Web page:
extremely hard to portray, even by usually competent filmmakers and actors. You just have to look at the Dracula’s brides scene in BRAM STOKER’S DRACULA (1992) to see that. The nudity and vampire women are there but totally lack the inherent scary sexiness that Rollin’s vampire femmes possess.

Visually, this is a gorgeous film. I’ve heard of it being compared to the works of Argento, in terms of
color. Both men are visual masters, but Rollin opts for more toned down colors that are striking without being overwhelming. There are a lot of light colors here, with the only noticeable dark colors being the ruddy mouths of the women and the purple fabric draping the nude blonde vampire.

As Frederic, Jean-Loup Philippe does a really great job of portraying a haunted man with good
intentions, who thankfully lacks the naiveté one would expect with this type of character. (See
Jonathon Harker.) He also assisted in the writing of the film, which makes one wish he could have done
more work with Rollin. Like everyone else in the film, he is physically interesting to look at it, with his
tall frame, blue yes and boyish, permanent messed up hair. Bizarrely, Philippe’s other best known film is the 1975 sex film LE SEXE QUI PARLE, which among other things, is known for inspiring the US
cult film, CHATTERBOX (1977).

Like so many notable filmmakers before and after him, Rollin tends to use some of the same people over and over again. Both the Castel twins and Annie Belle (who was the young girl that haunted Frederic)
were in BACCHANALES SEXUELLES. Plus, the former were also in Rollin’s PHANTASMES
(1975) and LA VAMPIRE NUE. Belle would go on to be in such movies as Joe D’Amato’s ABSURD (1982). Nathalie Perrey continued to work with Rollin for many years, including his most recently
released film LA FIANCEE DE DRACULA (2002).

Redemption did a terrific job with this disc, being the first Pal DVD release of LIPS OF BLOOD in the United Kingdom. In addition to a still and cover art gallery; there are two trailers for THE SINFUL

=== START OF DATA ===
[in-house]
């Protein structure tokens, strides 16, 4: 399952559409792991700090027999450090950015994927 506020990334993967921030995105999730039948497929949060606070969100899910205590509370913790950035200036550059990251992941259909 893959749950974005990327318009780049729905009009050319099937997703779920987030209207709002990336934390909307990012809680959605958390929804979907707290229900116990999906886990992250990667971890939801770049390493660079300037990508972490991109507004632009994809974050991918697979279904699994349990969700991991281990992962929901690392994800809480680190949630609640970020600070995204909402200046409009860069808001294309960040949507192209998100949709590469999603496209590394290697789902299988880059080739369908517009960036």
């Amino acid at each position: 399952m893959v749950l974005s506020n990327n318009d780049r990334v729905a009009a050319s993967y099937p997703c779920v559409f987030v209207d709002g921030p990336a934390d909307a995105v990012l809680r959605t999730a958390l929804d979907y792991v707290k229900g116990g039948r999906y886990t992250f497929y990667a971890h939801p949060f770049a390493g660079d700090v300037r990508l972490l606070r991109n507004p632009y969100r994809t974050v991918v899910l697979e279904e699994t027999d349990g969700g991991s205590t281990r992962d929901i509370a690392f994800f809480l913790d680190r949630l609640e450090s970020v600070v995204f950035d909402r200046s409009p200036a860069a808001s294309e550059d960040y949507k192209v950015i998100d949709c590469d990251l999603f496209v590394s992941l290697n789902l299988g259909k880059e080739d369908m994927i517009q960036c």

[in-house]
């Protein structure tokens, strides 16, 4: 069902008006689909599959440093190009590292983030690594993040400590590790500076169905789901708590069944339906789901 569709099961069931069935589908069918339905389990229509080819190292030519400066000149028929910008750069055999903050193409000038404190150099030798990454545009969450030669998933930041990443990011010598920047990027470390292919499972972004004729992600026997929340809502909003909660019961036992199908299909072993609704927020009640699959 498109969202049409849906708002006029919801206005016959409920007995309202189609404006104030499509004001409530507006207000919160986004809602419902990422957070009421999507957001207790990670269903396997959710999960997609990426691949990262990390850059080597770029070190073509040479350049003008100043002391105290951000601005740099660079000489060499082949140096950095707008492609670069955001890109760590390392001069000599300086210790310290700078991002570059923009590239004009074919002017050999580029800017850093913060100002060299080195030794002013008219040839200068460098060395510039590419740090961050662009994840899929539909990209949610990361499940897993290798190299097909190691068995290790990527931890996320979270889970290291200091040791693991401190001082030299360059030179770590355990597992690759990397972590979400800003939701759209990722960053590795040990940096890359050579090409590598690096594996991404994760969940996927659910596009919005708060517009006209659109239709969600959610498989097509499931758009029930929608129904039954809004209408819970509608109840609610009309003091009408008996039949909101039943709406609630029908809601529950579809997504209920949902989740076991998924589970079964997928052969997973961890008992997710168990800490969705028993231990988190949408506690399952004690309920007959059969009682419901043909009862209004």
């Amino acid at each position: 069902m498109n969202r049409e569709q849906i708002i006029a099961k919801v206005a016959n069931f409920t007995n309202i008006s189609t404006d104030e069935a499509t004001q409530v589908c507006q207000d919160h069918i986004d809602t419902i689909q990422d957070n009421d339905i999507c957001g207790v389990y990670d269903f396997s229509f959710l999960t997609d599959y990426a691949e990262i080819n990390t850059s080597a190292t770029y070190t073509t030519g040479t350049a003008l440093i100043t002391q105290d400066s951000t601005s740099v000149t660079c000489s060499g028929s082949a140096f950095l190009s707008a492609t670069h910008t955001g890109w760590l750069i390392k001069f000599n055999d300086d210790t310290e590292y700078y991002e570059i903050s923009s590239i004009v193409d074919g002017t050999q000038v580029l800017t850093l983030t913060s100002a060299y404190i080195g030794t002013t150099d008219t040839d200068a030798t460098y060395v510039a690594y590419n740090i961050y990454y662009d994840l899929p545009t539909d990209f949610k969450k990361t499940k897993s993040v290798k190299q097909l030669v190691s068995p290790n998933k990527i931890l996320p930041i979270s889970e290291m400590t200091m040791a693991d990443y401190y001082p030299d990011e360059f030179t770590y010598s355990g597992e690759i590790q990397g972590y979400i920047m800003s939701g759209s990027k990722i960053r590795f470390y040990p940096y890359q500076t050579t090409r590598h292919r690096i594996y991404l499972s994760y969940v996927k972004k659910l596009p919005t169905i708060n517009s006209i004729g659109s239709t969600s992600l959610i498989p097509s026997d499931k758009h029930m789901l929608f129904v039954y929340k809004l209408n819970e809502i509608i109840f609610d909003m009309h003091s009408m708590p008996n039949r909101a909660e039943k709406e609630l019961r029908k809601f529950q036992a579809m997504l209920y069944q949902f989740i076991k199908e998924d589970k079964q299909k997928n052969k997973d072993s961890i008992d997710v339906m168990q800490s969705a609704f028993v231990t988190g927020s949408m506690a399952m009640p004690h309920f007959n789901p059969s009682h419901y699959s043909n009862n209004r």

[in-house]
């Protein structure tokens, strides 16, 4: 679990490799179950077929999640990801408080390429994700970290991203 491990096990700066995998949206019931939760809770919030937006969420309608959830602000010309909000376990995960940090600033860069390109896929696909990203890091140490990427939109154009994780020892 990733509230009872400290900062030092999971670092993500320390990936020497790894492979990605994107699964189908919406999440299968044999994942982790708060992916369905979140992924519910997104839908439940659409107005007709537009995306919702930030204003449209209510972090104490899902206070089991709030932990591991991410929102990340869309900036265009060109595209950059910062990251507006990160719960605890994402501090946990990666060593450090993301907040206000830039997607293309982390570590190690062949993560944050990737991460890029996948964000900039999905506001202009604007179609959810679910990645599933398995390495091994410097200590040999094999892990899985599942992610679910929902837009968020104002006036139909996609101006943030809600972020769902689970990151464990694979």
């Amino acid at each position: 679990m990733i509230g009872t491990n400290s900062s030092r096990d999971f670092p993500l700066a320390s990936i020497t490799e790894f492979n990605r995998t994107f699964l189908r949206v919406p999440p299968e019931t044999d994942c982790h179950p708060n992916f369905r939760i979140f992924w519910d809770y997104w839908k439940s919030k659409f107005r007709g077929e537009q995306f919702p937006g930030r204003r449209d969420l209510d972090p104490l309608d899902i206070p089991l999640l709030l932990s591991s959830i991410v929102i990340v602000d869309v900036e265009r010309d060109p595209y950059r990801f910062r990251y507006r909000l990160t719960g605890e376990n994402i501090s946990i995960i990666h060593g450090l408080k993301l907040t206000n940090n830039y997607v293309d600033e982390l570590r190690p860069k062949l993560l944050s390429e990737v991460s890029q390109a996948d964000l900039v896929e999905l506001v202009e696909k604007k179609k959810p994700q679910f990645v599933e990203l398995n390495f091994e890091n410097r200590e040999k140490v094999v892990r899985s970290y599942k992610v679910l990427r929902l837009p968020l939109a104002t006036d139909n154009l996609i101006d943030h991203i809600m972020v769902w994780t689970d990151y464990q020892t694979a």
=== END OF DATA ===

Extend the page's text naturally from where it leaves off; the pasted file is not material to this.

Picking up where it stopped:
NUNS OF SAINT VALENTINE (1973) and THE BLOODSUCKER LEADS THE DANCE (1975). There is even a music video for The Nuns “White Slaves.” (Which will definitely appeal to the Goths
with a heavy fetish bent out there.) My only real complaint about this disc is that there are two instances
in the film where there are lines of dialogue without subtitles. Thankfully they are brief and don’t ruin
the film, but it is still a minor nuisance.

LIPS OF BLOOD is perfect for the art film lovers who also happen to love horror and visa versa. Not
only that, but it is a great hallmark in the long, colorful career of one of France’s greatest genre filmmakers.


  1. Another fabulous piece! It's so funny, I'd been on a Rollin bender not too long ago; I had to watch every one of his vampire films I could get my hands on. Shortly afterward, I heard that he'd passed away. I'm sure that means something... Anyway, thanks again for your keen perspectives! It's nice to get some female insights on these kinds of topics that women "aren't supposed to like".... :-D

  2. Thank you so much Marisa! You were definitely meant to find his work and explore it. As much as a lot of filmmakers and writers have tried to tap into the "sad/beautiful" aspect of the vampire mythos, few succeeded like Rollin.

    Glad you like my insight. To quote the Cramps, "Don't know about art, but I know what I like!"